man, this looks really great, ill try that next time i make a table, hope it will look that good

  30. Ofir Shahar says:

    Great post!

    As for column filters, if jQuery is not your particular cup of tea, there’s also this one that works on top of Prototype.js – http://prototools.negko.com/demo/tableorderer/

    It’s got a great demo on site and the code works. Check it out!

  31. Peter H says:

    “Go Minimal” you write, and then use for different styles on the text…
    Over designed is the concept on all these table unfortunately.

  32. Peter H says:

    *Four different styles I mean :)

  33. Scott Corgan says:

    The word table has a bad taste in my mouth after HTML 4. Let’s call them vertical and horizontal groupings. Sound good?

  34. lunitare says:

    Love it. Thanks too to Smashing Mag for bringing me here. Excellent article with some great tips and examples.

  35. Meaghan says:

    Here’s a great resource for table styling: http://icant.co.uk/csstablegallery/
    Some of the styles are inactive (including the default) but there are still a lot of very nice designs there!

  36. Sarah says:

    Great great post. I will be utilizing the tips here. Thank you!

  37. olay says:

    That’s great. I just need a table style, and there is enough inspiration here!

  38. Nice work. We had to create lots of tables in the past weeks. I would habe loved to see your Post befor.

  39. Wow.Thanks for the inspiration.awesome post.

  40. Michi Rexx says:

    great work. i love the style and the design. really inspires me

  41. Very helpful.

    At my last job I gained a lot of experience in web design and grew to love working with CSS, but whenever I had to work with tables I felt lost. Always tried finding a reason to avoid creating & styling them

  42. emlak says:

    Wow.Thanks for the inspiration.awesome post.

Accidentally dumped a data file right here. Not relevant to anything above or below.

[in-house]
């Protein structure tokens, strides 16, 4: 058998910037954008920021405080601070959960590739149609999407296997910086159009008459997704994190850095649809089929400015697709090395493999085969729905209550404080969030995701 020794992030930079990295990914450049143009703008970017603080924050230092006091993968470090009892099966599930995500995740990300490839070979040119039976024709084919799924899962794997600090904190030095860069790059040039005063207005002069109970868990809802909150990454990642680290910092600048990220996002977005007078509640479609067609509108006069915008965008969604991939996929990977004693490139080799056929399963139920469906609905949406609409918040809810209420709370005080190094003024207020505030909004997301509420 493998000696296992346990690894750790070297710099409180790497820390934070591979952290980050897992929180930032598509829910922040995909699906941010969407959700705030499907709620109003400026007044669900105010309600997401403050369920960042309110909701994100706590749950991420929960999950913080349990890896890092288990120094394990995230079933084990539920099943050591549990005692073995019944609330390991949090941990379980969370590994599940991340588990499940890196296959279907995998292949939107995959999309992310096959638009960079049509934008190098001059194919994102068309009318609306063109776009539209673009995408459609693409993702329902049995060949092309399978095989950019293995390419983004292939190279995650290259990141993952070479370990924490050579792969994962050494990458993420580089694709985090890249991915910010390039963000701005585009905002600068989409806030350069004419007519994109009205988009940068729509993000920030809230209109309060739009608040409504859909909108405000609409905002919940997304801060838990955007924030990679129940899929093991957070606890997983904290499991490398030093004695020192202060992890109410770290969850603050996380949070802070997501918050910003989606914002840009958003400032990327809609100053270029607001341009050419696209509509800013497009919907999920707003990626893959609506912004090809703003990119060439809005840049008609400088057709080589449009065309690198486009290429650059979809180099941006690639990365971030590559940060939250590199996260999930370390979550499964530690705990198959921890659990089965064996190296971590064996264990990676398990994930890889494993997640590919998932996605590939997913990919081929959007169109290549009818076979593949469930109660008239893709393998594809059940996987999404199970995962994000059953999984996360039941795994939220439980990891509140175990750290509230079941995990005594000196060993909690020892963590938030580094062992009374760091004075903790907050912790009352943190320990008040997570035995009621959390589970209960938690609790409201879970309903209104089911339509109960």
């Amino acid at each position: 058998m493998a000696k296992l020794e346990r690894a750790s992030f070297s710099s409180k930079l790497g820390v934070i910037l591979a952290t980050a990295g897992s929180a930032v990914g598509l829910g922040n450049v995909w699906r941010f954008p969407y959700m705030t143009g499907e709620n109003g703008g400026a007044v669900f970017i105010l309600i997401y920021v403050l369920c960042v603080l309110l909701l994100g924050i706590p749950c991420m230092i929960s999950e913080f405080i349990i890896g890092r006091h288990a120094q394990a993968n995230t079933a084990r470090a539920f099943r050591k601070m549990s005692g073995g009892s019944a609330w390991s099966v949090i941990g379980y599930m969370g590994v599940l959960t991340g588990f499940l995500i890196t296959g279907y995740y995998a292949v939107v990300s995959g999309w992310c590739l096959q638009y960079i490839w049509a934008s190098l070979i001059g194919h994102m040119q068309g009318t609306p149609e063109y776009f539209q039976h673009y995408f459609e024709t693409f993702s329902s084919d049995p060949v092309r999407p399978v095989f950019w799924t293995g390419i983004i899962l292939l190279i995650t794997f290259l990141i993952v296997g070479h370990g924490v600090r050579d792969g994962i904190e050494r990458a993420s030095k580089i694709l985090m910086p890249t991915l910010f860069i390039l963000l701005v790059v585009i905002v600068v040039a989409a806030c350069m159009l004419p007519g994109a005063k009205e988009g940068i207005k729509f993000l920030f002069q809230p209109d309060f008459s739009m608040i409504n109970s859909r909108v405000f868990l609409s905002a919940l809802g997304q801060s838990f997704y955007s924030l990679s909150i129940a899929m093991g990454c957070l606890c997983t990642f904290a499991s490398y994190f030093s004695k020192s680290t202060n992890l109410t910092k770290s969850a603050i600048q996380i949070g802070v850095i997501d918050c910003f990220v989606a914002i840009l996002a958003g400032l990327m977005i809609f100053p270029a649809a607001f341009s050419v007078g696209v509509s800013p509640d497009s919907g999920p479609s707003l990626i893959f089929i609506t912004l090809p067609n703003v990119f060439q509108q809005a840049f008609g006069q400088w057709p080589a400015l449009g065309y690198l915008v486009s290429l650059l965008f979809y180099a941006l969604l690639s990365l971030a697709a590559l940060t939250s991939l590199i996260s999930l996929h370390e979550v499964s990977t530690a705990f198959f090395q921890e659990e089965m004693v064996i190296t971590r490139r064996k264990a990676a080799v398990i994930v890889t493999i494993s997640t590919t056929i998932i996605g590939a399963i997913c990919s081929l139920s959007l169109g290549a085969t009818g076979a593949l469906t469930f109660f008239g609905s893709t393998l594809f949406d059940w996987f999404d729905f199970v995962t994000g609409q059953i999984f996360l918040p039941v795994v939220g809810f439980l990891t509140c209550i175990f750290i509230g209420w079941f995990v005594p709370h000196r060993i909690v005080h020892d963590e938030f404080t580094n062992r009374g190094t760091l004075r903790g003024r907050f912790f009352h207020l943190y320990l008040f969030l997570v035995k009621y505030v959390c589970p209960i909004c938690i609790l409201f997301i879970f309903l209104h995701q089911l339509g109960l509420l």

43. I Want variout design of Tables (Office). Can you send me by Email if possible?

  44. Nice presentation. I never thought tables could be not-boring as these ones. Thanks for sharing.

  45. Bursa Emlak says:

    Can you post the link for the part 1 of this article?

  46. Cepmaster says:

    Thanks Admin Very Nice

  47. emlak says:

    Well written article, it is indeed important to write more about tables since they are often neglected.

  48. Julian says:

    Do not forget to mention another feature. Using the footer for adding new rows to the table.

  49. Can you post the link for the part 1 of this article?

  50. Jason says:

    Ronnie Wood does not play bass guitar for the Stones.

  51. Mplace says:

    WOW , i never thought i would be able to create those tables, thnx alot for the great post, will try to create the easy ones for now :)

    thnx again

  52. Andy says:

    Nice post.

    I really like the use of gradients in tables, great example here:
    http://managewith.us/plans

    Thanks

  53. Thanx for the brilliant post that shows many great things can be achieved with tables – the element which’s been mentioned with many people as a prehistoric thing.

  54. David Goadby says:

    Amazing post. Forms and tables always seem to me to be the trickier elements of web design. Ideas a plenty!

  55. zur4ik says:

    Good post. Thanks ;)

  56. character27 says:

    When you know the know how of doing tables in CSS , it will be easy to create any design you like, it will be up to your immagination :), its hard at the beginning then it becomes really easy.